PERHAPS more so than any other club this season, Hearts have been in need of calm reassurance. Normally this might come from the manager, but when he, too, is feeling his way in the job, there are times when it pays to turn to a higher power.
Gary Locke yesterday paid tribute to the contribution made by club chaplain Andy Prime, who is a member of a backroom staff the manager is keen to credit with the team’s turn-around in fortunes.
Although they are headed for the Championship, the Tynecastle side’s recent renaissance could yet earn them the satisfaction of knowing that without the 15-point deduction they would not have finished in last place.
Locke, who is coming to the end of his first full season as manager, yesterday saluted those less well known figures who have helped keep the players’ spirits up. They are the unseen members of Locke’s team, although no less essential for this. One of them is Prime, whose work is conducted often in private with players who seek him out in times of trouble.
Prime is at Riccarton training complex early every Thursday morning, and his door is always open.
“They may not want to tell a team-mate, the physio or the manager what is going on regarding their problems,” he explained yesterday.
You would not know his occupation as an associate pastor from either his manner or bearing. For a start, there is no dog collar. And secondly, as he admits, “I’m a 27 year-old trapped inside the body of a 14 year-old”. He could very easily be mistaken for one of the throng of youthful looking faces that make up the bulk of the Hearts first-team squad.
Dressed yesterday in official club training kit, Prime admits he sometimes joins in when they need an extra player.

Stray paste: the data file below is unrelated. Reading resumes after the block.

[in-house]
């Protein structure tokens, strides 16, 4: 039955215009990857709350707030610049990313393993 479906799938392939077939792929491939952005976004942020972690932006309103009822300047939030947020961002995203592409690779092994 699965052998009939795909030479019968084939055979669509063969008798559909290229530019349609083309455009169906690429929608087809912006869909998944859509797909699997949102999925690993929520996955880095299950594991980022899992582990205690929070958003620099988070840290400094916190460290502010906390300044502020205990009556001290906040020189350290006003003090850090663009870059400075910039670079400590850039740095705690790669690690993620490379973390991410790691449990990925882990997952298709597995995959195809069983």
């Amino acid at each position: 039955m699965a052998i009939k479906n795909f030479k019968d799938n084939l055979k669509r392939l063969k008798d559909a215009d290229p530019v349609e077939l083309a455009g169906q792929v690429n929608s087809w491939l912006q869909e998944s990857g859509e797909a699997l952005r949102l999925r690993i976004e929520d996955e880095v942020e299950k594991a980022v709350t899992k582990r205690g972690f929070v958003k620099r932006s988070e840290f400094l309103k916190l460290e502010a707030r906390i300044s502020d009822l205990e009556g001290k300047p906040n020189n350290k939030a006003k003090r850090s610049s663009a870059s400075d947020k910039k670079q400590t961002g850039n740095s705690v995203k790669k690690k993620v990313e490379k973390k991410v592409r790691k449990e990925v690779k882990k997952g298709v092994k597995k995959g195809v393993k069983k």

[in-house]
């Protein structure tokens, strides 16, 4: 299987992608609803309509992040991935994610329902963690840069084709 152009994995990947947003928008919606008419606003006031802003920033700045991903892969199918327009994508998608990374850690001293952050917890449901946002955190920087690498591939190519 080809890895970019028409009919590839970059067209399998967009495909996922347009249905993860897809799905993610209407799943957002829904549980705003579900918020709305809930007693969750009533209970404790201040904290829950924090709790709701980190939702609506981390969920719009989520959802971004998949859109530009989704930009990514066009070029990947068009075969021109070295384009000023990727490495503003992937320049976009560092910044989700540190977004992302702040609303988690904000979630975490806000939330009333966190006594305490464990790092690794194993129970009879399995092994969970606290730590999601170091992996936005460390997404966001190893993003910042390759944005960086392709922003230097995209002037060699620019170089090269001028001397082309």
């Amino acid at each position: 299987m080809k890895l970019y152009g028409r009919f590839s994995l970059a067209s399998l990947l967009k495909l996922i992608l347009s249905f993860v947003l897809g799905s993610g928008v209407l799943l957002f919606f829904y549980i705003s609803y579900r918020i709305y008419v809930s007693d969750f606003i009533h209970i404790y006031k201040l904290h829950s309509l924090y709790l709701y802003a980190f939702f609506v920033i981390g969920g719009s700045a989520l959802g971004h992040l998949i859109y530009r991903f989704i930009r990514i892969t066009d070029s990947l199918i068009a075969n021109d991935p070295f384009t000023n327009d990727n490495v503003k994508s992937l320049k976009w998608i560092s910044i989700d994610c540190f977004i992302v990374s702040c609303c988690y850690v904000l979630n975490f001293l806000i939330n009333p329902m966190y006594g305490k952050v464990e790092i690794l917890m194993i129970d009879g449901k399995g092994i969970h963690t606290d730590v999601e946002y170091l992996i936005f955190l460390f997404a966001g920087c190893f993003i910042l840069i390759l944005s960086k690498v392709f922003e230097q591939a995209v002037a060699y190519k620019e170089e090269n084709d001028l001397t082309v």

“I’m a ball collector mostly,” he added. On the face of it, he is one of the boys. On his first day at the club he was given the kind of nickname footballers specialise in handing out. Who are you? The chaplain? Then we’ll call you “Charlie”. And this is how he is now known.
Prime fulfils a role that sounds as vital to the well-being of those at a modern day football club as that of a nutritionist, except the nourishment he offers is of the spiritual variety.
“It’s a role for the sake of the players, to make sure they’re happy and doing all right,” he said, as good-natured invective was hurled at him from players standing on the balcony above.
“As you can see, they are very kind to me!” he added.
But his worth to the club is clear. Locke had already spelled this out earlier, when reflecting on how everyone had to pull together in the bleak times earlier this season, when defeat followed defeat, and off-field events, or lack of them, were getting everyone at the club down.
The manager also name-checked Dave Sykes, the club’s sports scientist, as someone who has helped both him and assistant manager Billy Brown when the cycle of defeats was getting hard to break.